Peach Crisp (sort Of)

Peach Crisp (sort Of)

So time for a not so successful baking story, one of tears, bloodshed and lives lost.

Well… not really. But it sounds way more interesting that way than “my crisp came out less ‘crisp’ and more ‘squish’.”

I have become victim of extra ripe, extra juicy peaches.

Plus side? I learned how to peel peaches!

Step 1: Cut a shallow x-shape into the bottom of the peaches with a paring knife

Step 2: Bring a large pot of water to boil. While you are waiting for the water to boil, prepare a large bowl full of ice water.

Step 3: Gently place peaches in the boiling water and blanch them for 40-60 seconds.

Step 4: Using a slotted spoon, remove each peach and place in the ice bath.

Step 5: Approx. 1 minute later, peel peaches. I found rubbing at the skins helps if they don’t peel easily.

Step 6: Success!

After the wonderful world of peeling, I pitted and sliced the peaches… no problems here yet.

And theeeen… this is where I think things went wrong. What you see here is flour on peaches. I don’t know if I didn’t use enough flour, if I should have used tapioca instead or what, but I feel like there is something different I could have done at this step such that I would be rewarded with something other than peach soup the following day.

This step was great. Honey pecan granola based crumble? Fabulous.

And theeen, another potential falter. This is the freshly baked crumble. Looks good, right? Crumble looks crisp, peaches look tender, and there is a reasonable amount of peachy juciness. If I had chosen to eat the crisp at this very moment, it probably would have been perfect.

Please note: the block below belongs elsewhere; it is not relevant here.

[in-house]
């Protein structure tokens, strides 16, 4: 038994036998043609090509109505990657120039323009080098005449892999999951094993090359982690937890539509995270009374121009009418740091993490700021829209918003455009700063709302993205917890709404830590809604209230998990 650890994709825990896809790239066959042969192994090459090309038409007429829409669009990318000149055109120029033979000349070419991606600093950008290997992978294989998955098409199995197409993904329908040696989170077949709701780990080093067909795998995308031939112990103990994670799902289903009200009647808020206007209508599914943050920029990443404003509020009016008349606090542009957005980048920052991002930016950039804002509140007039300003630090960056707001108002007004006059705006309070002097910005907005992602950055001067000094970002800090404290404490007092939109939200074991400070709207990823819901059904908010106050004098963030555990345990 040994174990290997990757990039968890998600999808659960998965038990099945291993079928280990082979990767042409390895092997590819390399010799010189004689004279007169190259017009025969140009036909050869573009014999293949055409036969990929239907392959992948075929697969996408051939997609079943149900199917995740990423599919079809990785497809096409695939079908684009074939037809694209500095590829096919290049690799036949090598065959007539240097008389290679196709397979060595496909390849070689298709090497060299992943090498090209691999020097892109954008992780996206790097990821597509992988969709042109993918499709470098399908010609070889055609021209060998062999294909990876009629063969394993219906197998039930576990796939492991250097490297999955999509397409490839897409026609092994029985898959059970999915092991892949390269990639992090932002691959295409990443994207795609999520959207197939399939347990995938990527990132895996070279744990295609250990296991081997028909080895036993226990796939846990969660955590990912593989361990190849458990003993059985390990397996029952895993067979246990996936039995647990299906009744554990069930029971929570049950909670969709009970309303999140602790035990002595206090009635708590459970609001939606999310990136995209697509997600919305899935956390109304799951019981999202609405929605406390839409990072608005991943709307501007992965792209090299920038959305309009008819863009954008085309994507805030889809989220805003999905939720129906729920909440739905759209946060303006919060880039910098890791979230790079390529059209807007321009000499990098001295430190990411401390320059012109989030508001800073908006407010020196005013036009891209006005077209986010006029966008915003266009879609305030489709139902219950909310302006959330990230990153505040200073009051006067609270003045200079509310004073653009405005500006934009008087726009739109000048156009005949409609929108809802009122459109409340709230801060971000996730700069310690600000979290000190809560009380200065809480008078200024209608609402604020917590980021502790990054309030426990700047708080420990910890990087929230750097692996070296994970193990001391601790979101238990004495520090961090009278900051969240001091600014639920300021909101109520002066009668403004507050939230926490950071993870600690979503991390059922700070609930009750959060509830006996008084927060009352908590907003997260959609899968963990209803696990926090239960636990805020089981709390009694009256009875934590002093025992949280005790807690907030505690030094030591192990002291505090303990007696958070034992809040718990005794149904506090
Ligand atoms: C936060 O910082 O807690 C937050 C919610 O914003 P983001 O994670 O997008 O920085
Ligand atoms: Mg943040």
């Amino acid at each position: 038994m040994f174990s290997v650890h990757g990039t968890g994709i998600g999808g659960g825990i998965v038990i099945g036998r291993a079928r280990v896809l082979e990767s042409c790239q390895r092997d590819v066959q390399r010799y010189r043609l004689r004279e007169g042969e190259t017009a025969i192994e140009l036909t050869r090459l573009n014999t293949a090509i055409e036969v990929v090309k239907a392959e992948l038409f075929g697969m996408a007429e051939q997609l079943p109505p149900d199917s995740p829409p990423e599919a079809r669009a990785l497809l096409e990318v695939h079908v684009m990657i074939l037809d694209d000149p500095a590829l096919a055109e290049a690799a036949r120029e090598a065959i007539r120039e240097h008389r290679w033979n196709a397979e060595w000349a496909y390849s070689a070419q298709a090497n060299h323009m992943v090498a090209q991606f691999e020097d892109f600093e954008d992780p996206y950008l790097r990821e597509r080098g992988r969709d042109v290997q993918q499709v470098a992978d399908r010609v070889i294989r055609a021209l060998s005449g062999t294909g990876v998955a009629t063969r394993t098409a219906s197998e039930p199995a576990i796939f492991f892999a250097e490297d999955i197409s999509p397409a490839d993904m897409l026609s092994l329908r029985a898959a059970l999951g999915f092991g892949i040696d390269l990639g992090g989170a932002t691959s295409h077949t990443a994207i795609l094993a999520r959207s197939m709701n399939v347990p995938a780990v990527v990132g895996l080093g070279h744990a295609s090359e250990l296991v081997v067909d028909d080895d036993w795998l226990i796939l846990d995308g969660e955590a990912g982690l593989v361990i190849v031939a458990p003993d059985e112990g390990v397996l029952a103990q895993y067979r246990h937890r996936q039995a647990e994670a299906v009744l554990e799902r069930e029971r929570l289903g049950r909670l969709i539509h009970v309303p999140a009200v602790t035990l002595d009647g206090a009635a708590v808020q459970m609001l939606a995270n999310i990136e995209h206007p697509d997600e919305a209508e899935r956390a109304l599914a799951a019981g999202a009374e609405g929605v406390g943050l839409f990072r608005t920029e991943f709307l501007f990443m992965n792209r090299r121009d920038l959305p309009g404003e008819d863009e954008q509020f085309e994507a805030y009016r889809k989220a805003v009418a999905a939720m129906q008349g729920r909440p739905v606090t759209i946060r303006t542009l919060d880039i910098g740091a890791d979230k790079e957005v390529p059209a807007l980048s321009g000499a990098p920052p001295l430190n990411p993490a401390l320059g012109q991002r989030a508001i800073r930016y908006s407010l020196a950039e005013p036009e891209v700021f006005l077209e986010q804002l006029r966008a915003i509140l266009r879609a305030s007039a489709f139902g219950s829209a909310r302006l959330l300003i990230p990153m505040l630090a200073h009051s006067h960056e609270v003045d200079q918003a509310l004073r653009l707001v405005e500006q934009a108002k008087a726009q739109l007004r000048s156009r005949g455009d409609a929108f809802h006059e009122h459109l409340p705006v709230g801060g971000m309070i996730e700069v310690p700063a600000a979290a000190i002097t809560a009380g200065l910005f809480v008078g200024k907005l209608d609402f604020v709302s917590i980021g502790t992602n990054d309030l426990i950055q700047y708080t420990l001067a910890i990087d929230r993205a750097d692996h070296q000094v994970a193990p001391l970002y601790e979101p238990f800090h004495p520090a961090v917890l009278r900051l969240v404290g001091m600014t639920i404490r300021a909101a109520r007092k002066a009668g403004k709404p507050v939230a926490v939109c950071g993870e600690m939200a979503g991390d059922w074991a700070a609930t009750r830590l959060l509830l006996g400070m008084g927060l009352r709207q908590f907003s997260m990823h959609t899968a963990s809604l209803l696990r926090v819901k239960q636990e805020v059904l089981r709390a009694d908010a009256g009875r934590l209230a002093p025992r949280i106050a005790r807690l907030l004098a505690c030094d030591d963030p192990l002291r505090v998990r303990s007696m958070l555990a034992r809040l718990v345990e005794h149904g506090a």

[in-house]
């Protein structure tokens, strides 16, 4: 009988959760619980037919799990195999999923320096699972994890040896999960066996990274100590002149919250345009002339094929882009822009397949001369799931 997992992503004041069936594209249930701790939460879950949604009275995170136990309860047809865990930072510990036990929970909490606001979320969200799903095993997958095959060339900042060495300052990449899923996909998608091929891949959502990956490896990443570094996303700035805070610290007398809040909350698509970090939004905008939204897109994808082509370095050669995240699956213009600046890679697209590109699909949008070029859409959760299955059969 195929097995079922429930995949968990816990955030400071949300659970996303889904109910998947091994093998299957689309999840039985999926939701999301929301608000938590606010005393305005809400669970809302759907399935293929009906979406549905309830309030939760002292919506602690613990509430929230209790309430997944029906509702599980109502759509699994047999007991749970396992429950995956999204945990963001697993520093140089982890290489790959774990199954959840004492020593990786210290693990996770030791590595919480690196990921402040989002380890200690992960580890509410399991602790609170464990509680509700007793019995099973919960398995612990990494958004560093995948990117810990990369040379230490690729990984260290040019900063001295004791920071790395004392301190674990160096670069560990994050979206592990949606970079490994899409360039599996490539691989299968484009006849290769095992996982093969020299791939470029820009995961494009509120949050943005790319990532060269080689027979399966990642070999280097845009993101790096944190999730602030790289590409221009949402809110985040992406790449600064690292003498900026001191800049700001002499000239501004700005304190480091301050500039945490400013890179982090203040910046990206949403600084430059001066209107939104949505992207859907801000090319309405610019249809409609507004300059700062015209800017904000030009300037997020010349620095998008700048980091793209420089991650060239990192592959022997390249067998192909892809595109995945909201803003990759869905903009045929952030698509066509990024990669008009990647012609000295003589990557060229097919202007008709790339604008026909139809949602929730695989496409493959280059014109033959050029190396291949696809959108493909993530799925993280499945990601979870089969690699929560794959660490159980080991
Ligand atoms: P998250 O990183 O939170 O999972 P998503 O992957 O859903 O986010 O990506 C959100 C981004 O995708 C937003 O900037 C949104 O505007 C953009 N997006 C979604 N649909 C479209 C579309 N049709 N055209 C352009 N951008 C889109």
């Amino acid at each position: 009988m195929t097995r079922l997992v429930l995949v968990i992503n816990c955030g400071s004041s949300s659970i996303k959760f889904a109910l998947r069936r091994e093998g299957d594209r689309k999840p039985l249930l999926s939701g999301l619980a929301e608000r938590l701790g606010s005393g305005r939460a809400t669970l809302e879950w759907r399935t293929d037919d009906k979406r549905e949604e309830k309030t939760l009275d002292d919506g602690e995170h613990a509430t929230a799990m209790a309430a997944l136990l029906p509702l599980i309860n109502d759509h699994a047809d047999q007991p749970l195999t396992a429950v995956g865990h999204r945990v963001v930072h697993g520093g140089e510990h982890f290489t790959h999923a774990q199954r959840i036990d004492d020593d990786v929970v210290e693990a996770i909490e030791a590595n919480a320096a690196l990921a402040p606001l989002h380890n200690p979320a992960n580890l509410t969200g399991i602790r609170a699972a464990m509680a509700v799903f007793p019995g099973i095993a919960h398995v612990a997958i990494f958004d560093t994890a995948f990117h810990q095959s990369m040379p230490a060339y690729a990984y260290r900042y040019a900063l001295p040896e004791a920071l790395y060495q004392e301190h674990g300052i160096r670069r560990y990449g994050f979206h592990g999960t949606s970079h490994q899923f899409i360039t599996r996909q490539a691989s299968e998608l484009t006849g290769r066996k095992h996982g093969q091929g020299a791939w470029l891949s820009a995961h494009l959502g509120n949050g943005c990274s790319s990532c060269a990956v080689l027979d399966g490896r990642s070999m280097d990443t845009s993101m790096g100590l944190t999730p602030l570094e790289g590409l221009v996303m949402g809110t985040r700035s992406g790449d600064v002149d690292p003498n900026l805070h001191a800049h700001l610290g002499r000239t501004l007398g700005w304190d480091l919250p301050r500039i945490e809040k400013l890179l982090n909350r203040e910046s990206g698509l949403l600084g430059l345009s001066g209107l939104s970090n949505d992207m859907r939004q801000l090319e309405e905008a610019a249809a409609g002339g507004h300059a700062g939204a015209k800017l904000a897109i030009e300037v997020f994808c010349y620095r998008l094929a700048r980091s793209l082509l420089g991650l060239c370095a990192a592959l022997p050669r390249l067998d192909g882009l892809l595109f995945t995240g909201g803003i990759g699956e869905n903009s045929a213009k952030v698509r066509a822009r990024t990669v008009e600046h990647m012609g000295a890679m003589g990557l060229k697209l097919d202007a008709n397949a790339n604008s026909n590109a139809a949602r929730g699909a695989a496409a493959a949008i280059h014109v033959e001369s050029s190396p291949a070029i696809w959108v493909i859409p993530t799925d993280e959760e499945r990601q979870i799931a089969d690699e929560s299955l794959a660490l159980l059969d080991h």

I waited to eat it until the next day as I wanted to share it with others. At that point, I believe the sugars in the crumble had leeched out the juices. Thus, it was soggy crumble, floating in peach juice, with squishy peachness below it. Not my finest hour. Which is why I have no pictures to share of that state.

So, lessons learned?

  1. Peeling peaches? Not as hard as I thought.
  2. If you have particularly ripe peaches, you might wanna up the flour content to soak up more juice or maybe use tapioca(? Anyone have knowledge here to share?) or just eat it immediately. It probably tastes better if you eat it immediately anyhow. With ice cream.
  3. If you fail as I did and make peach soup, it will actually make an AMAZING vanilla ice cream topping.

For serious on that last point. Crazy liquidy peach crisp makes better than average ice cream topping.

Make the best of your mistakes! And then share them with me so that I may feel less lame! 🙂

Peach Crisp

So this recipe didn’t quite work out for my needs of being served the following day, and I also used peaches that were much more ripe than I should have. So just keep that in mind.


  • 1/2 cup quick cooking oats
  • 1/2 cup honey-sweetened granola (I used a very chunky honey pecan granola)
  • 3 tablespoons all-purpose flour
  • 1 teaspoon ground cinnamon
  • 1/2 teaspoon ground nutmeg
  • 1/4 teaspoon ground allspice
  • 1/2 cup packed brown sugar
  • 1/4 cup cold butter


  • 5 cups fresh peaches – peeled, pitted and sliced
  • 1 tablespoon all-purpose flour
  • 1/4 cup chopped pecans


  1. Preheat oven to 375 degrees F (190 degrees C).
  2. In a medium bowl, combine the oats, granola, 3 tablespoons flour, spices and brown sugar. Cut in the butter until crumbly.
  3. Place peach slices in an 8-inch square baking dish. Sprinkle with remaining 1 tablespoon flour. Scatter the oat mixture over the peaches. Sprinkle top with pecans.
  4. Bake in preheated oven for 30 minutes, or until golden brown.

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Eva Rosenberg

Eva Rosenberg

Welcome to Eva's Kitchen where I share my adventures in cooking. My creations may not always turn out Pinterest perfect, but I usually end up with a funny picture or an interesting meal. Thanks for stopping by!


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